Gov. Cooper says special prosecutor should be appointed to handle case of man shot, killed by law enforcement in Elizabeth City

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North Carolina Gov. Roy Cooper speaks during a briefing at the Emergency Operations Center in Raleigh, N.C., Tuesday, June 2, 2020. (Ethan Hyman/The News & Observer via AP)

RALEIGH, N.C. (WGHP) — Governor Roy Cooper released a statement on Tuesday afternoon, saying he believes a special prosecutor should be appointed to handle all matters related to the shooting death of Andrew Brown Jr. in Elizabeth City.

The governor’s statement is provided below:

“In the interest of justice and confidence in the judicial system, I believe a special prosecutor should handle all matters regarding the shooting in Pasquotank County. This would help assure the community and Mr. Brown’s family that a decision on pursuing criminal charges is conducted without bias. This position is consistent with the change in the law recommended by our Task Force for Racial Equity in Criminal Justice which calls for a special prosecutor in police shootings, and I believe the law should be changed to help ensure it.”

You can read the full report of the North Carolina Task Force for Racial Equity in Criminal Justice here. 

Attorneys for Brown’s family said an independent autopsy shows that he was shot five times, including a shot in the back of the head, as officials worked to release bodycam footage of the shooting.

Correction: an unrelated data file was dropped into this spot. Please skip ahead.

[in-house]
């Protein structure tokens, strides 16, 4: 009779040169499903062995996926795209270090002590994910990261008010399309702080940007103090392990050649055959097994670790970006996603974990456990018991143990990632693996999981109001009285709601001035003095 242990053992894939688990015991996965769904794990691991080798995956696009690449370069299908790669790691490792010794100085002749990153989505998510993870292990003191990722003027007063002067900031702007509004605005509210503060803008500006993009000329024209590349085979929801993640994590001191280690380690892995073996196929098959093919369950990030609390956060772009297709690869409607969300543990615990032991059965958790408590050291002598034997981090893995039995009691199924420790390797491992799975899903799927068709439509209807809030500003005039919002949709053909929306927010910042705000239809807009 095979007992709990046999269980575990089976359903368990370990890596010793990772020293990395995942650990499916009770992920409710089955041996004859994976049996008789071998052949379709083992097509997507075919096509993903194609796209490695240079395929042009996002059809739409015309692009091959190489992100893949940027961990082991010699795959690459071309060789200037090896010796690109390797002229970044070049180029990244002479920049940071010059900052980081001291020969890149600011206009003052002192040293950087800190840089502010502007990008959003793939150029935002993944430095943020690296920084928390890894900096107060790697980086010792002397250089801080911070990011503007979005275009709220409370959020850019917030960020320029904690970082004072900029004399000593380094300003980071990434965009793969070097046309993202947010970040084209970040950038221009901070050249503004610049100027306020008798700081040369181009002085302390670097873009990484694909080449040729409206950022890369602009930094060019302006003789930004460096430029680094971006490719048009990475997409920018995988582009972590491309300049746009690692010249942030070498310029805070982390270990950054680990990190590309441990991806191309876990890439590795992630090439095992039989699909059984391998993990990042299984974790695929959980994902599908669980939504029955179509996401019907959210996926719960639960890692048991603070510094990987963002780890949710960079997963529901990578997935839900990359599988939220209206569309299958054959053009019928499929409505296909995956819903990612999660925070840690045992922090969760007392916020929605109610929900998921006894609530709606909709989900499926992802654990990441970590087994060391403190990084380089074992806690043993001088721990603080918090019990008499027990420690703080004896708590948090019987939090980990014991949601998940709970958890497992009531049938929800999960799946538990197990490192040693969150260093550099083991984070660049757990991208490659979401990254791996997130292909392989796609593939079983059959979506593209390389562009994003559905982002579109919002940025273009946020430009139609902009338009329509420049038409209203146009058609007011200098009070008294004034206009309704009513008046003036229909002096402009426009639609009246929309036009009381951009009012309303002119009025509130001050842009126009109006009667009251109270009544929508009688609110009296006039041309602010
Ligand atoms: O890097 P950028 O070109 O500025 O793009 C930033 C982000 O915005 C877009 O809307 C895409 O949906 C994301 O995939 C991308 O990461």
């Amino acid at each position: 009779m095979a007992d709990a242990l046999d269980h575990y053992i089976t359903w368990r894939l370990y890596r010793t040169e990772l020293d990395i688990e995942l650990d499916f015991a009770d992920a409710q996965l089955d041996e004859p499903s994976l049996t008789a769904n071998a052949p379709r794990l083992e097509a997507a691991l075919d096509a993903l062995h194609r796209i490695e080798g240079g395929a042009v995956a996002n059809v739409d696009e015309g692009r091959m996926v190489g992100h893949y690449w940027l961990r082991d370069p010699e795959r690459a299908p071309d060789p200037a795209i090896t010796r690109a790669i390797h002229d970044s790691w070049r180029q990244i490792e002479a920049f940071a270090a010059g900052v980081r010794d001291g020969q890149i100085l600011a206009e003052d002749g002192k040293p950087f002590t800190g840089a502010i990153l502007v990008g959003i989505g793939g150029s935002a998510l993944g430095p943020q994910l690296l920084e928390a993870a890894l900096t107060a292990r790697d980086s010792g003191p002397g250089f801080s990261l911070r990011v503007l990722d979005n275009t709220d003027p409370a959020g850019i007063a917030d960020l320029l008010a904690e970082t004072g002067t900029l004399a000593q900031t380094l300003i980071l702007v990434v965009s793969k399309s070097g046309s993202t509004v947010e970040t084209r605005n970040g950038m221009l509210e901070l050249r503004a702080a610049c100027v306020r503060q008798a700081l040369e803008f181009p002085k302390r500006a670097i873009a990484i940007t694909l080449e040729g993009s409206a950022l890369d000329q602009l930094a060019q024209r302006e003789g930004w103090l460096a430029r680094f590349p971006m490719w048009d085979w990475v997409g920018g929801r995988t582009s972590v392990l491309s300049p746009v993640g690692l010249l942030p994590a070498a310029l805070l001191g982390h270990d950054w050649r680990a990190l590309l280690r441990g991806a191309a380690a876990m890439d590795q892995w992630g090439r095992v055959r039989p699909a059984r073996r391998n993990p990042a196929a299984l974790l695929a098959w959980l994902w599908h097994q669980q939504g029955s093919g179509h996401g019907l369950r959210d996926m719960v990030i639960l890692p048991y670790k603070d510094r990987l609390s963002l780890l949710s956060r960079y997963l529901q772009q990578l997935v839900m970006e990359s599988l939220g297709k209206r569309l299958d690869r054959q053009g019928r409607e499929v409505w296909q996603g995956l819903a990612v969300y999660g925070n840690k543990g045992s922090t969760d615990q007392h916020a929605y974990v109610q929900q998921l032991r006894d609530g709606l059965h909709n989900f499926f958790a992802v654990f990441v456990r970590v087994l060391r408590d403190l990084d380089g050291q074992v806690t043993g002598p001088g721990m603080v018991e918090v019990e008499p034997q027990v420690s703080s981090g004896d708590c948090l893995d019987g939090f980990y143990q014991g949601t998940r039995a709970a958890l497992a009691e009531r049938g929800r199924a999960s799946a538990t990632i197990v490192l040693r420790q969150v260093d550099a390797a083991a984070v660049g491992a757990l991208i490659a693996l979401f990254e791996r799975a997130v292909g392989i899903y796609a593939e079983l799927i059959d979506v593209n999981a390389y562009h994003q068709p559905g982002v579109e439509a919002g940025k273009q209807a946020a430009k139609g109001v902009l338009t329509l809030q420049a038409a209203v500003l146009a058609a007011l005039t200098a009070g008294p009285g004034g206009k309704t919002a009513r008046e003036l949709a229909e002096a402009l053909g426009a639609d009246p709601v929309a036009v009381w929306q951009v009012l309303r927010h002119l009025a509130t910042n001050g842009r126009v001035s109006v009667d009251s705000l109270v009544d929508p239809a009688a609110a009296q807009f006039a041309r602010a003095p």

Brown, a 42-year-old Black man from Elizabeth City, was shot to death by one or more deputy sheriffs trying to serve drug-related search and arrest warrants. An eyewitness said Brown tried to drive away but was shot dead in his car. The shooting has prompted protests and demands for accountability in the eastern North Carolina city of about 18,000. Elizabeth City set a curfew starting at 8 p.m. Tuesday.

Attorney Wayne Kendall said Tuesday that an independent pathologist hired by Andrew Brown Jr.’s family examined his body. Two shots to Brown’s right arm penetrated the skin and two other shots to the arm grazed him, Kendall said. The pathologist could not determine the distance from which they were fired.

Brown was shot in the back of the head in what lawyers called a “kill shot.” The pathologist who performed the autopsy did not speak at the news conference and did not appear to be there.

The state’s autopsy has not been released yet. The family’s lawyers also released a copy of the death certificate, which lists the cause of death as a “penetrating gunshot wound of the head.” It describes the death as a homicide. NewsNation is working to obtain a copy of the death certificate.

The pathologist, North Carolina-based Dr. Brent Hall, noted a wound to the back of Brown’s head from an undetermined distance that penetrated his skull and brain. He said there was no exit wound.

The FBI announced Tuesday that’s launching a federal civil rights investigation into the case.

“Agents will work closely with the U.S. Attorney’s Office for the Eastern District of North Carolina and the Civil Rights Division at the Department of Justice to determine whether federal laws were violated,” said FBI spokeswoman Shelley Lynch. “As this is an ongoing investigation, we cannot comment further.”

The release of the autopsy comes one day after Brown’s family and attorney Chantel Cherry-Lassiter viewed 20 seconds of body camera video of the fatal shooting which appeared to show Brown with his hands on the car steering wheel before being shot by deputies

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